Wednesday is packed with important events that are all expected to affect mortgage rates. It begins with the Commerce Department posting May’s Retail Sales data at 8:30 AM ET. This report gives us a very important measurement of consumer spending, which is closely watched by bond traders because consumer spending makes up over two-thirds of the U.S. economy. Analysts are expecting to see that retail-level sales rose 0.1% last month. A decline in sales, signaling a slowing economy, would be great news for the bond market and could lead to lower mortgage rates Wednesday morning. On the other hand, a stronger level of sales will likely create bond weakness and an increase in rates.

The second release of the day is also one of the two key measurements of inflation that we get each month. That will be May’s Consumer Price Index (CPI), also coming early Wednesday morning. This is the sister report to the PPI, tracking inflationary pressures at the consumer level of the economy rather the manufacturing level. As with the PPI, there are two readings that analysts watch. Forecasts are calling for the overall reading to be unchanged while the core reading rises 0.2%. The weaker the readings, the better the news it is for mortgage rates.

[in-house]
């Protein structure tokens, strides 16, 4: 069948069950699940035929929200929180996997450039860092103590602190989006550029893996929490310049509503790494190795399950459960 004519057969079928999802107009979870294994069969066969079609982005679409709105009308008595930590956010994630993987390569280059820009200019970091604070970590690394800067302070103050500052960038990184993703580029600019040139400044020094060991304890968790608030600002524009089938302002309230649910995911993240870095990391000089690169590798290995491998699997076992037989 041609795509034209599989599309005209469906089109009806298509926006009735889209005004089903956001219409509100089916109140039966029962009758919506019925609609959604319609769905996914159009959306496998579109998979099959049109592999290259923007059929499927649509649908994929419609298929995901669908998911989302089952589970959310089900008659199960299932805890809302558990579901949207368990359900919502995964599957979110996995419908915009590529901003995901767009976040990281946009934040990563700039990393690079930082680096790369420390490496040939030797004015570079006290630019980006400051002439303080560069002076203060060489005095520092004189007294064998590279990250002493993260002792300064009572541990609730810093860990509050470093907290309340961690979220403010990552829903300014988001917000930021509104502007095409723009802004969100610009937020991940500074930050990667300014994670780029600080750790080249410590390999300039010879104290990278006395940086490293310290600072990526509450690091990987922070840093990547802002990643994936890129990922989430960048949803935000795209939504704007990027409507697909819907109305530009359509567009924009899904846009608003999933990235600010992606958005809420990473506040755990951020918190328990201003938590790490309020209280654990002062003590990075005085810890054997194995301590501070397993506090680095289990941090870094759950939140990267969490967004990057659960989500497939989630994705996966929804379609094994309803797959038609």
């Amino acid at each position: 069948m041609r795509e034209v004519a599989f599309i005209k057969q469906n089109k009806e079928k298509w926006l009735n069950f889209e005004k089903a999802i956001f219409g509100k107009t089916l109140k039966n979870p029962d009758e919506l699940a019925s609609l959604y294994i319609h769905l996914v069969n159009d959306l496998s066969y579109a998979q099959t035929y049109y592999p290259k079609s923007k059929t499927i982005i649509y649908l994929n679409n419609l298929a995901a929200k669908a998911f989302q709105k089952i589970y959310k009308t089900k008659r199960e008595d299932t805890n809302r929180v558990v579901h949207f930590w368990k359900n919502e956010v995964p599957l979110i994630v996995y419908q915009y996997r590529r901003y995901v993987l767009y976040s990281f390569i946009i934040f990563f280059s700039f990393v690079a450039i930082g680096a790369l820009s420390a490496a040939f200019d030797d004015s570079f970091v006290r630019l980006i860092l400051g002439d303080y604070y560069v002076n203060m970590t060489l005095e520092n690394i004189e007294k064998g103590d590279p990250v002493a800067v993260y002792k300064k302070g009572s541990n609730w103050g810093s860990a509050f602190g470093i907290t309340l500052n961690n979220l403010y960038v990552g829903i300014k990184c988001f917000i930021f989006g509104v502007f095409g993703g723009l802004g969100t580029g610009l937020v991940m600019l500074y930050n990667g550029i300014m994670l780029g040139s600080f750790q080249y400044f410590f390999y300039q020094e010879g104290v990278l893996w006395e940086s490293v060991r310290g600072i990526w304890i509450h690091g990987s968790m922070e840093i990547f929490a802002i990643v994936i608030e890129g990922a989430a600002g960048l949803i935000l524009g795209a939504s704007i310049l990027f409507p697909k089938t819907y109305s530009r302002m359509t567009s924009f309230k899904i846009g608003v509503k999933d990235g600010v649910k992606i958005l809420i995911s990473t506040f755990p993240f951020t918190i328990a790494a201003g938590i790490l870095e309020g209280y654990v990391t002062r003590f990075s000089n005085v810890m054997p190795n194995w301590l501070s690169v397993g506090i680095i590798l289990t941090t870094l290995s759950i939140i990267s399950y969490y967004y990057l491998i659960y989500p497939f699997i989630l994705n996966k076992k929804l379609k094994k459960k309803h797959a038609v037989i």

Wednesday also has this week’s Fed events with three of them. The first is the 2:00 PM adjournment of the FOMC meeting that began Tuesday. This is when Fed Chair Yellen and company will decide whether or not to change key short-term interest rates. The general consensus is that they will make a .25% bump at this meeting. The recent weak economic data led some market participants to change their timeline of the Fed’s rate hikes, pushing their predictions for the next increase to the following meeting. Still, the majority believe a move will be made this week. If they don't make a move, we should see a positive reaction in bonds and mortgage rates.